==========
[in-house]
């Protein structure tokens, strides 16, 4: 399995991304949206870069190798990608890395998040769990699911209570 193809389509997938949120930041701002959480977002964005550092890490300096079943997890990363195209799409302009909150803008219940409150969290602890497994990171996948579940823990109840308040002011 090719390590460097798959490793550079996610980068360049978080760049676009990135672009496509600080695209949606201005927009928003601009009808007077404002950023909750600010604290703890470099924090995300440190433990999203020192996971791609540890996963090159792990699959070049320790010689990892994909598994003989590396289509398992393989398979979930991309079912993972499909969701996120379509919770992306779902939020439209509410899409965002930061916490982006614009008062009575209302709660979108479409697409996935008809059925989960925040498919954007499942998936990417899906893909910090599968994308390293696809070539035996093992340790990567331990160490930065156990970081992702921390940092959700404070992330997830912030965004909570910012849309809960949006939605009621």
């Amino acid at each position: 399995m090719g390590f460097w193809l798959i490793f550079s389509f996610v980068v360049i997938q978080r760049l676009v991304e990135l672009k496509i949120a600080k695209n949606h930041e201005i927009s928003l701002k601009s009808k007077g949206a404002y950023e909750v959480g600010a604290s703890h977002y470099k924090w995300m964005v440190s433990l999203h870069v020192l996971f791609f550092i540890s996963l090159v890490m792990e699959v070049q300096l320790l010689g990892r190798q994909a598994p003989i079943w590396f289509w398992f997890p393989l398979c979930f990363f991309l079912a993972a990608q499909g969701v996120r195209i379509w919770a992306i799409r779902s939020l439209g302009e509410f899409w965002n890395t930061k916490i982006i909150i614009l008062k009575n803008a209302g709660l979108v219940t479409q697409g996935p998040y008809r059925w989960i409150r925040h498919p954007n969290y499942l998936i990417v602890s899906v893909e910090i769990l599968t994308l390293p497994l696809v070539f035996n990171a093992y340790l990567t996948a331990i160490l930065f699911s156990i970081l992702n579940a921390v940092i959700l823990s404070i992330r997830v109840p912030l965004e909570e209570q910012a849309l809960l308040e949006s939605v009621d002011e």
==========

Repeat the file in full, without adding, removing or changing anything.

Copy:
[in-house]
């Protein structure tokens, strides 16, 4: 399995991304949206870069190798990608890395998040769990699911209570 193809389509997938949120930041701002959480977002964005550092890490300096079943997890990363195209799409302009909150803008219940409150969290602890497994990171996948579940823990109840308040002011 090719390590460097798959490793550079996610980068360049978080760049676009990135672009496509600080695209949606201005927009928003601009009808007077404002950023909750600010604290703890470099924090995300440190433990999203020192996971791609540890996963090159792990699959070049320790010689990892994909598994003989590396289509398992393989398979979930991309079912993972499909969701996120379509919770992306779902939020439209509410899409965002930061916490982006614009008062009575209302709660979108479409697409996935008809059925989960925040498919954007499942998936990417899906893909910090599968994308390293696809070539035996093992340790990567331990160490930065156990970081992702921390940092959700404070992330997830912030965004909570910012849309809960949006939605009621």
């Amino acid at each position: 399995m090719g390590f460097w193809l798959i490793f550079s389509f996610v980068v360049i997938q978080r760049l676009v991304e990135l672009k496509i949120a600080k695209n949606h930041e201005i927009s928003l701002k601009s009808k007077g949206a404002y950023e909750v959480g600010a604290s703890h977002y470099k924090w995300m964005v440190s433990l999203h870069v020192l996971f791609f550092i540890s996963l090159v890490m792990e699959v070049q300096l320790l010689g990892r190798q994909a598994p003989i079943w590396f289509w398992f997890p393989l398979c979930f990363f991309l079912a993972a990608q499909g969701v996120r195209i379509w919770a992306i799409r779902s939020l439209g302009e509410f899409w965002n890395t930061k916490i982006i909150i614009l008062k009575n803008a209302g709660l979108v219940t479409q697409g996935p998040y008809r059925w989960i409150r925040h498919p954007n969290y499942l998936i990417v602890s899906v893909e910090i769990l599968t994308l390293p497994l696809v070539f035996n990171a093992y340790l990567t996948a331990i160490l930065f699911s156990i970081l992702n579940a921390v940092i959700l823990s404070i992330r997830v109840p912030l965004e909570e209570q910012a849309l809960l308040e949006s939605v009621d002011e």